Sarkisian, Putin Discuss Strategic Ties

President Serzh Sarkisian on Wednesday met with his Russian counterpart Vladimir Putin, following a session of the Collective Treaty Security Organization, which focused on the proposed Russian-led customs union. According to Sarkisian press office, the two leaders discussed issues of mutual interest in Russian-Armenian strategic relations and possible avenues of cooperation between the two countries.

Ahead of the Sarkisian-Putin meeting a senior official in Moscow said that the absence of a common border with Russia is not an “insurmountable obstacle” to Armenia’s accession to the customs union, which enjoys the membership of all CSTO member-states except Armenia. Armenia has expressed reservation in joining the union, known as the Eurasian Economic Community (EurAsEc), saying the fact that it does not share a common border with Russia could raise problems in the long run.

EurAsEc member-state presidents met separately in Moscow immediately after the CSTO summit. That meeting in turn was followed by trilateral talks between Putin and presidents Nursultan Nazarbayev of Kazakhstan and Aleksandr Lukashenko of Belarus. Russia, Kazakhstan and Belarus make up the more tightly-knit Customs Union, which Putin hopes will eventually develop into a larger Eurasian Union of former Soviet republics.

Armenia appears to be facing growing pressure from Moscow to join the Customs Union. It has avoided committing itself until now, citing the lack of common borders with any of the three member states, reported RFE/RL. Viktor Khristenko, the Russian head of the Eurasian Economic Commission, the Customs Union’s governing body, questioned the official Armenian rationale in an interview with the Moscow daily “Vedomosti” published on Wednesday, according to RFE/RL.

“Many thought [the absence of common borders] is an insurmountable obstacle. But in my view, it’s not,” Khristenko said, pointing to the existence of Russia’s Kalinigrad exclave sandwiched between Poland and Lithuania.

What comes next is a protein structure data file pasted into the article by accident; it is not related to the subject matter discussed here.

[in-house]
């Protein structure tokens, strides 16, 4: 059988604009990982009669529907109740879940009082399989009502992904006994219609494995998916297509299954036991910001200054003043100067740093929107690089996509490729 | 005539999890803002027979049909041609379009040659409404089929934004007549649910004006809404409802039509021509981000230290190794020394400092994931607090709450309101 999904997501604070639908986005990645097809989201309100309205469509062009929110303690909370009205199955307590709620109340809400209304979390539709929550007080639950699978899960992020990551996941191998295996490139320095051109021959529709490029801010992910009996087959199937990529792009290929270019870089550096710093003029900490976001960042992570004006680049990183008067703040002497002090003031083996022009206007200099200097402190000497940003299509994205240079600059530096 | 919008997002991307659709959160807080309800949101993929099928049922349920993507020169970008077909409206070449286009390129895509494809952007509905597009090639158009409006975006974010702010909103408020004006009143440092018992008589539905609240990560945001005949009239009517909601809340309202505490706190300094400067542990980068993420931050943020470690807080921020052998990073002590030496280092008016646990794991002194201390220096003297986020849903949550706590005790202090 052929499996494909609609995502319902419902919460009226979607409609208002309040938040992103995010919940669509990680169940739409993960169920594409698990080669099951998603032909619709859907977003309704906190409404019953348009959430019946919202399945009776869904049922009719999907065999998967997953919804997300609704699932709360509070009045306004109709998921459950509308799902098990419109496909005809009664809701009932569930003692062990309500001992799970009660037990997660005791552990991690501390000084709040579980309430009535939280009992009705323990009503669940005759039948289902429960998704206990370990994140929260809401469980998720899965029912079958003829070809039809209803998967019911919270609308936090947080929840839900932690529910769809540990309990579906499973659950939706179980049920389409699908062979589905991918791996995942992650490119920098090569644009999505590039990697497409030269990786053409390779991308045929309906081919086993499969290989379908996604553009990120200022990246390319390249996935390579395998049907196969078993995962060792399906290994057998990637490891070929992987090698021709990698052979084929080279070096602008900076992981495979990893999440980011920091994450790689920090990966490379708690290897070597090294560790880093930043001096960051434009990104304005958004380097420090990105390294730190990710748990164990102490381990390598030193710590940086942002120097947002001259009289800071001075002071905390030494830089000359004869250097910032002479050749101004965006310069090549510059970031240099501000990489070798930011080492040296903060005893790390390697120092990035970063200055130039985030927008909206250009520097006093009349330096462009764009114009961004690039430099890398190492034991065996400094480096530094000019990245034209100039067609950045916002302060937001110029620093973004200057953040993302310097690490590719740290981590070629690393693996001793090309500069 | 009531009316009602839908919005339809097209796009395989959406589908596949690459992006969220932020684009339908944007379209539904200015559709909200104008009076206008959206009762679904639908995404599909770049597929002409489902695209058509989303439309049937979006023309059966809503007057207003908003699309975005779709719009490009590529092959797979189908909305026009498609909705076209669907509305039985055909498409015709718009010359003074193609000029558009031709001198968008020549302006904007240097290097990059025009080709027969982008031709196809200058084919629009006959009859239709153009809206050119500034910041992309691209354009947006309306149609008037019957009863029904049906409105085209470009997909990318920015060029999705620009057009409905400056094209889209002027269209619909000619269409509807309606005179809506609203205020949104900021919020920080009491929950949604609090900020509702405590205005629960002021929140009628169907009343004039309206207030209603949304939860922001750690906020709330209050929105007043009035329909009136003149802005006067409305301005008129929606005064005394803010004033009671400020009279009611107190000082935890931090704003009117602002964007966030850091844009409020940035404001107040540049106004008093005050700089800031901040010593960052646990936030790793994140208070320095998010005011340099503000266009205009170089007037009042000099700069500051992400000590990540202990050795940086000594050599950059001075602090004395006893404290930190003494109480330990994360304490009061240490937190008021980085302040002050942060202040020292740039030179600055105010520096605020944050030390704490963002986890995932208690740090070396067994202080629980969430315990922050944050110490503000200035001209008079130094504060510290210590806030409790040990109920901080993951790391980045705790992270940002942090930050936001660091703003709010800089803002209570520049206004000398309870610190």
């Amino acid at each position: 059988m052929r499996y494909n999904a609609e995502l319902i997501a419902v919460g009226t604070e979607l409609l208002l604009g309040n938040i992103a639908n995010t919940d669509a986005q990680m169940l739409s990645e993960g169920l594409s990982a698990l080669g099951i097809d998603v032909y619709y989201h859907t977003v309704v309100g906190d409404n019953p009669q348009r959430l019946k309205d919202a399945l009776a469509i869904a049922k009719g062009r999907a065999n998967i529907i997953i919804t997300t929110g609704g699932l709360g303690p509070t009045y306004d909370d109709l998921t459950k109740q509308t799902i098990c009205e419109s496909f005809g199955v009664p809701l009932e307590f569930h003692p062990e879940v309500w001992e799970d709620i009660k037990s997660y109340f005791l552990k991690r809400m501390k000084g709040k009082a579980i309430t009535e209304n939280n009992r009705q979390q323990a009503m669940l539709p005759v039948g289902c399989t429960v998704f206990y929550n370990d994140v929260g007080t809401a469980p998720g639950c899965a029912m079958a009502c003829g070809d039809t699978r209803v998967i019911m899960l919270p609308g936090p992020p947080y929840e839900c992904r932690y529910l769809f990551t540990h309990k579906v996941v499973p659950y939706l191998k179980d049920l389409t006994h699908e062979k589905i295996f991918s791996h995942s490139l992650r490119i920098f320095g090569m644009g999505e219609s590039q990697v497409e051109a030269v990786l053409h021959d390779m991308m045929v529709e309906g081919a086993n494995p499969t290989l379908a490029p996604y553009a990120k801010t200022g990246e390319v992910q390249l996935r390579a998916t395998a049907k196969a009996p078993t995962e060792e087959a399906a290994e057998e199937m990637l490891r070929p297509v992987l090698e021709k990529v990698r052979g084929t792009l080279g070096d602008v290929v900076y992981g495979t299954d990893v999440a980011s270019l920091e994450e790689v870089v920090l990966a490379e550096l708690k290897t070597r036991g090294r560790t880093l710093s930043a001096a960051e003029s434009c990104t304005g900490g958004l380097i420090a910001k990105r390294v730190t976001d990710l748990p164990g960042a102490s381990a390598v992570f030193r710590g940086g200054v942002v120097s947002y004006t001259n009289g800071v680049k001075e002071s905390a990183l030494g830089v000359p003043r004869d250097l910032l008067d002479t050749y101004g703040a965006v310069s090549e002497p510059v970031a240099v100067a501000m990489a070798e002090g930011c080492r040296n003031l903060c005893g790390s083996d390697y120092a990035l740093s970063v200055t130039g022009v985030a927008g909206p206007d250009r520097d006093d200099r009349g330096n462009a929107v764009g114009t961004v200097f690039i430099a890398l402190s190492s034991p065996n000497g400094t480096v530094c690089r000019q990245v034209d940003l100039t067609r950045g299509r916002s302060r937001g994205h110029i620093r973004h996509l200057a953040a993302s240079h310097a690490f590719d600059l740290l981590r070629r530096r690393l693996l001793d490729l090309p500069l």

“Given the developed level of communications existing today, the Customs Union can definitely have an exclave,” he stressed.

“Of course, Armenia has very sensitive infrastructure constraints: it has a sole transport corridor to the Customs Union passing through Georgia. But Armenia’s strategic interest has been articulated and it boils down to its being a Eurasian country,” added the former Russian deputy prime minister. Khristenko discussed the matter with Armenian leader when he visited Yerevan on December 5-6. He met Sarkisian the day after the latter’s most recent talks with Putin held on the sidelines of an informal Commonwealth of Independent States’ summit in Turkmenistan.

Putin and Sarkisian had earlier agreed to set up a joint task force that will explore possible ways of Armenia’s integration with the Customs Union. In that context, Khristenko spoke of unspecified “new models of interaction that have not existed before.” He also told “Vedomosti” that the Russian and Armenian governments are now working on trade memorandums aimed at facilitating bilateral trade.

Russia has already signed similar memorandums with Ukraine, another ex-Soviet state which Moscow hopes will join the Customs Union. Ukrainian President Viktor Yanukovich was scheduled to visit Moscow on Tuesday for talks on trade and energy ties. Yanukovich cancelled the trip at the last minute. “I think that our movement forward with Armenia may be even more intensive than with Ukraine,” declared Khristenko.


Under the Kremlin Thumb: Pre-Election is period of deal-making – favoring Big Brother

Over the past two weeks a number of factors have most clearly outlined the pressure Big Brother and strategic partner Russia is putting on Armenia for not embracing the “neo-soviet” idea of Vladimir Putin’s Eurasian Union. “If not for Russia Armenia would most probably not even be on the map. Armenia enjoys today’s status solely due to Russia and is able to survive again solely due to Russia,” wrote Kremlin-adjunct Mikhail Leontyev, commentator for Odnako magazine.

The latest issue of Odnako led by Leontyev, who is viewed as Putin’s non-official spokesman, is titled “Whither Armenia?”. Leontyev in his article titled “Armenia enjoys today’s status solely due to Russia” mocks that “Armenia has no alternative” other than entering the Eurasian Union and that “its ravings about European choice are rather strange”.

Why now? Why is Russia concerned about Armenia now? There are two reasons: first, it’s a pre-election period and, second, Armenia’s success in the negotiations on signing the European Union Association Agreement. The pre-election period is optimum time for putting pressure on the authorities, and that pressure is obviously being exerted.